The provocateur: ‘It’s been a brilliant year for men!’
On the face of it, Weinstein, Spacey and the others accused of being sexual predators have damaged masculinity indelibly. But, argues Josh Burt, there is another way to look at it…
Excellent news, everyone – 2017 has been yet another great year for men. One of the best ever, in fact. OK, in terms of HAVING YOUR CAKE AND EATING IT, it might not have reached the halcyon heights of early medieval times, when impatient men could legally hurl their wives off cliff tops. And it can’t really hold a candle to the freewheelin’ ’60s and ’70s, when guys could guzzle booze at their desks, aggressively grab some hot piece of ass at reception and still get that promotion. But, in terms of societal development, even up against such historically stiff competition, 2017 has been EXCELLENT for men, because look at them – wandering around, being all ‘woke’. They’re changing. Growing as people. Talking about their feelings more. Opening up in a way that was once unthinkable. Slowly inching their way to possibly recognising centuries of dreadful behaviour, and perhaps considering apologising for it. At some point in the near future. Maybe. So, all in all, well done men. Big clap. Now, before too many trumpets are blown, I should point out that this overt shift in the landscape has only really happened in the last few post-Weinsteinian weeks. And also that, and this can’t be emphasised enough, as men, we definitely DON’T ENDORSE twisted sexual behaviour of any kind (any more, at least). But how’s this for another way of filtering the avalanche of rape, abuse and harassment reports that have knocked 2017 completely off its axis? That they’ve finally opened men’s eyes. That the gigantic splash in the ocean has rippled outwards, and men everywhere are collectively re-examining their part in the jigsaw, wondering if they might somehow be complicit in all of this, and now trying to improve the planet.
Take me, for example. No matter how I try to spin it in my own mind, I can’t escape the fact that I’m not a totally innocent bystander. I haven’t raped or abused anyone, but I have known about notoriously predatory colleagues and said nothing. I’ve heard about sexual abuse at work and treated it as gossip. I’ve laughed at derogatory jokes. And, for a large part of my early writing career, I plied my wares at men’s mags. Magnificent additions to the newsstand though they were, proudly painting men as unheroic, they also became a hotbed for the objectification of women – an acceptable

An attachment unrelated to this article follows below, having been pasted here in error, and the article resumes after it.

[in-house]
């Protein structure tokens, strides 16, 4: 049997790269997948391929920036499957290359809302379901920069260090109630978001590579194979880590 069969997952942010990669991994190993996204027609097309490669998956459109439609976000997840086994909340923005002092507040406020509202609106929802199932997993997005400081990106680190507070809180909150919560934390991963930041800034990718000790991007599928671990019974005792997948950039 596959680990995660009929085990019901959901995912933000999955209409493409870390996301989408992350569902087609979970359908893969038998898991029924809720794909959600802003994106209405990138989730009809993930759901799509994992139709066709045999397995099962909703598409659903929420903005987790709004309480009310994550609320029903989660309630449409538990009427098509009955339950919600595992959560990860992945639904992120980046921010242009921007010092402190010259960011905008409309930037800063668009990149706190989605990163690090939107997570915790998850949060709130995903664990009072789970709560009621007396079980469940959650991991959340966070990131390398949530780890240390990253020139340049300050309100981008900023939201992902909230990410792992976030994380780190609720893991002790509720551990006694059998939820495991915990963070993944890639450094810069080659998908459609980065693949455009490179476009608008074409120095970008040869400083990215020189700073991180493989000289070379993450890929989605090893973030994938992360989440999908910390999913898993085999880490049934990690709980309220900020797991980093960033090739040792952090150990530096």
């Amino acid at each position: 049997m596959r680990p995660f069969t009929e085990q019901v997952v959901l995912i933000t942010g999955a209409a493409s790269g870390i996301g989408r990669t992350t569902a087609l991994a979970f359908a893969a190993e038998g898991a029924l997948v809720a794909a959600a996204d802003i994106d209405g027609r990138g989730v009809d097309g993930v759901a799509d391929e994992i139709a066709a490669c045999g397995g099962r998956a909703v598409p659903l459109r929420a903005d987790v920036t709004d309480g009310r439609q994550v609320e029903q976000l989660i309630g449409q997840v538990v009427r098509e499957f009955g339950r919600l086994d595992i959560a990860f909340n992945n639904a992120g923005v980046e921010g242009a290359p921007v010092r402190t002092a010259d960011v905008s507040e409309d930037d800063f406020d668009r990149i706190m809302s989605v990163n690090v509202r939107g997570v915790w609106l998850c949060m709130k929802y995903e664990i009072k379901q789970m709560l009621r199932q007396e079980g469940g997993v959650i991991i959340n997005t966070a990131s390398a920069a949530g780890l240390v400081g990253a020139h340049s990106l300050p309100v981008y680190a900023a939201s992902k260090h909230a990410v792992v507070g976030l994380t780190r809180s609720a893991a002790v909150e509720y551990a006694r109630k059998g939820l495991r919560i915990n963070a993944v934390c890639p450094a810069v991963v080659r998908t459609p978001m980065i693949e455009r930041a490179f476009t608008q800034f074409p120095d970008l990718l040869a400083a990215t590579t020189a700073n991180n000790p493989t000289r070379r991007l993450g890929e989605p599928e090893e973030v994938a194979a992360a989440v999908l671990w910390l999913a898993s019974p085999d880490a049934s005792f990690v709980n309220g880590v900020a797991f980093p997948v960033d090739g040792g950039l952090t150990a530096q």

voice of misogyny, whether by putting ‘girls’ on the cover and focusing on their norks, or churning out umpteen features on how to cajole hot women into bed.
It didn’t matter that they were staffed with normal, average-looking, mostly decent men, with the same complex fears and anxieties as anyone else. These magazines became shackled to laddish notions of masculinity, slaves to the hideous whims of sexist banter, and we allowed ourselves to constantly feed that beast. To encourage men to treat women as ‘conquests’, to ultimately view even our own gender as selfish and simplistic, ignoring the quieter, gentler voices of the beta, gamma, and delta males. No nuance, just ‘ being a man’ painted in broad, inaccurate brush strokes. It did little to bridge the gender gap.
So it was a bittersweet relief to see the fleshy Victoria’s Secret show touching down in China a couple of weeks ago to the exact opposite of a fanfare, looking less like a thinly veiled masturbatory extravaganza and more like a tawdry sideshow run by dinosaurs. It shows that, post-weinstein, society doesn’t trade on that kind of objectification, which in turn suggests that the drooling ‘silverback’ might have finally had his day. I admit, I felt a mixture of shame and relief. Shame that I used to make a living openly trading on the objectification of women, but relief that we’ve moved on from it too. That a culture of perpetual dick-swinging – where loud, intimidating men like Weinstein, Spacey, Tambor, Piven (who have denied some allegations against them) and CK can thrive, and even be held in high esteem – may have finally swung its last pathetic swing ( pun entirely intended).
And now men can just get on with being kind, normal, well-adjusted people. The mighty have fallen, the pressure is off, so let’s celebrate that, and let’s celebrate 2017 for providing a blank page where we can rewrite the rules of masculinity from scratch. But before we do any of that, let’s also be slightly ashamed that it primarily took the will of women – and particularly the strength of sex-abuse victims – to ultimately burst a big pervasive bubble that has clouded masculinity for years.
We should probably start with a loud SORRY, then follow it up with an even louder THANK YOU. You’ve made 2017 a great year for men.